Agreement of sale A contract signed by buyer and seller stating the terms and conditions under which a property will be sold.
Allonge A piece of paper attached to a contract, a cheque or any promissory note on which signatures are added because there is not enough room on the main document.
Alternative documentationExpedited and simpler documentation requirements designed to speed up the loan approval process. Instead of verifying employment with the applicant's employer and bank deposits with the applicant's bank, the lender will accept paycheck stubs, W-2s and the borrower's original bank statements. Alternative documentation remains full documentation, as opposed to the other documentation options.
Amenity A feature of the home or property that serves as a benefit to the buyer but that is not necessary to its use; may be natural (like location, Woods, water) or man-made (like a swimming pool or garden).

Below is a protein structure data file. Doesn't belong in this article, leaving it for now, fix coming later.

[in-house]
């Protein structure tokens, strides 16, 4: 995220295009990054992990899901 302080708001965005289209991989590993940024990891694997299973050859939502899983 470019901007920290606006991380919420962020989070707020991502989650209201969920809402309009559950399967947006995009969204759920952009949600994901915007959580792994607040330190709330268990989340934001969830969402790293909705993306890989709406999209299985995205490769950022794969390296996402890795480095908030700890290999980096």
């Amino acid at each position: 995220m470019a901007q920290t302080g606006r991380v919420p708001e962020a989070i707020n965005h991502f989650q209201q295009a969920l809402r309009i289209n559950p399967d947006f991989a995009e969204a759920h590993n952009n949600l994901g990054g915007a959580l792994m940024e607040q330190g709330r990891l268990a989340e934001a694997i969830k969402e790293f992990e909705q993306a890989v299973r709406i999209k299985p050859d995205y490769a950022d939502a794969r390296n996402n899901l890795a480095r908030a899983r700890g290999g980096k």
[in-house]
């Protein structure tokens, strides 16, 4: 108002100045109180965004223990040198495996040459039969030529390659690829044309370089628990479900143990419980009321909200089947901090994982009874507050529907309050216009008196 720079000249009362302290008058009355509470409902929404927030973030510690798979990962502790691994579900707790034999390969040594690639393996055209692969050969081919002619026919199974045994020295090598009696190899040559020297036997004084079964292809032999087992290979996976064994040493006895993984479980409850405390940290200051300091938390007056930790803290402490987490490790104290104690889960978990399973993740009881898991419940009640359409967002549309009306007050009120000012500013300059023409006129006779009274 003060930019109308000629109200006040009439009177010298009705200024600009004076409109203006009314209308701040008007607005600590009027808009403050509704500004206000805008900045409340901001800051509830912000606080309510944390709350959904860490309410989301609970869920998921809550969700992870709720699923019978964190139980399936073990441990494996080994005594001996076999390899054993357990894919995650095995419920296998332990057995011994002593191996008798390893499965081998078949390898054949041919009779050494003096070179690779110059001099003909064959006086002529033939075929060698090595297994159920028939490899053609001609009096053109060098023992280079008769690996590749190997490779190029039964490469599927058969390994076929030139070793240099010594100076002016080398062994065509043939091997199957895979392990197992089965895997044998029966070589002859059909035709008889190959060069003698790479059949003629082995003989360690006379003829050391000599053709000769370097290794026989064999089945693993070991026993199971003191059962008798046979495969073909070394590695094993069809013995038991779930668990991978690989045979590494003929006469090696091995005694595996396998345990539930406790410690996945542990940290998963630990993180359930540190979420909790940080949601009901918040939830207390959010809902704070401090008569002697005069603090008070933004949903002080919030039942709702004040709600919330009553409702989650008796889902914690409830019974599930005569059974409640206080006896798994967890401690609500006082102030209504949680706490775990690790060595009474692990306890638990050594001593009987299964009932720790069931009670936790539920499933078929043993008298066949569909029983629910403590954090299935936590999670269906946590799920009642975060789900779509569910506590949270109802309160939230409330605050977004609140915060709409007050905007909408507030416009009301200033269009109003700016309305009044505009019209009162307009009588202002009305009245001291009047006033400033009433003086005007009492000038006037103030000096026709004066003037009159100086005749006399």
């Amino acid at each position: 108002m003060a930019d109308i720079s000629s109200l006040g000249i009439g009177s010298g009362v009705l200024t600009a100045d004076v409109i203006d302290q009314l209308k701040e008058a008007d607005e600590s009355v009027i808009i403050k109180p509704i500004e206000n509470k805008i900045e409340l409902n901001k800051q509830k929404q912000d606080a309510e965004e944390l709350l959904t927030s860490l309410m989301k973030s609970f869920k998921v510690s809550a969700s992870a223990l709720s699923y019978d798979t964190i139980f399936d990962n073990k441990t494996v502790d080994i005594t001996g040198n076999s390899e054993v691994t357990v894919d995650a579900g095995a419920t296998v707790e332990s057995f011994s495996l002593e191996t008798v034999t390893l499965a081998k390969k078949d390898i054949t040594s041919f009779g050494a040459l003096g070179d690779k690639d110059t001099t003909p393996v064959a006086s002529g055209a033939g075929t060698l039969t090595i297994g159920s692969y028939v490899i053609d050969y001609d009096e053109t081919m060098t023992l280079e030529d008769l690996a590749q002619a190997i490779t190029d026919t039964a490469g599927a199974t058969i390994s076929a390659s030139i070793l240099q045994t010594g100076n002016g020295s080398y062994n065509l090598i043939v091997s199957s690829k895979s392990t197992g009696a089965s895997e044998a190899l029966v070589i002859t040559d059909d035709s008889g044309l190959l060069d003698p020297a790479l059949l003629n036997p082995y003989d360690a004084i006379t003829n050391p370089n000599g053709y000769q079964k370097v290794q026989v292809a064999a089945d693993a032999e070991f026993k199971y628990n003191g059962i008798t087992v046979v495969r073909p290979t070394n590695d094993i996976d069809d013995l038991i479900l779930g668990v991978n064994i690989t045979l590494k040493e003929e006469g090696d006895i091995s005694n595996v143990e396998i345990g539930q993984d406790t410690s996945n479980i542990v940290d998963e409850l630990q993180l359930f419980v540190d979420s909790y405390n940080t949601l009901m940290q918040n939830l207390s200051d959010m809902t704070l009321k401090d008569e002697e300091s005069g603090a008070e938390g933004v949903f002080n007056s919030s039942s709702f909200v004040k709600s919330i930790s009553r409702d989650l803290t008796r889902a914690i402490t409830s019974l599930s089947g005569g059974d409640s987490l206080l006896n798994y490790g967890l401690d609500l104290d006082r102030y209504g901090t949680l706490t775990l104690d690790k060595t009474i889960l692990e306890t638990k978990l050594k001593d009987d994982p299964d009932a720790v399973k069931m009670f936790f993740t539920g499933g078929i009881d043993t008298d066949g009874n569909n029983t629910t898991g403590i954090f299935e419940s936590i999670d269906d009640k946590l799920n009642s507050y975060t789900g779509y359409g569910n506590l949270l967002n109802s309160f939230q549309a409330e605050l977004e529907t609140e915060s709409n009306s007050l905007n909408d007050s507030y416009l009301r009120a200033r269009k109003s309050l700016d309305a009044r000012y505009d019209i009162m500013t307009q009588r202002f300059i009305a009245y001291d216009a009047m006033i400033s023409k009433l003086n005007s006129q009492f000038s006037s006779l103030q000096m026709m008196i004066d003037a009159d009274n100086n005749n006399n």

AmortizationMeans loan payment by equal periodic payment calculated to pay off the debt at the end of a fixed period, including accrued interest on the outstanding balance. Comes from the French word, "mort", literally to kill the loan owing.
Amortization schedule A table showing the mortgage payment, broken down by interest and amortization, the loan balance, tax and insurance payments if made by the lender, and the balance of the tax/insurance escrow account.
Amount financed On the Truth in Lending form, the loan amount less "prepaid finance charges", which are lender fees paid at closing. For example, if the loan is for $100,000 and the borrower pays the lender $5,000 in fees, the amount financed is $95,000.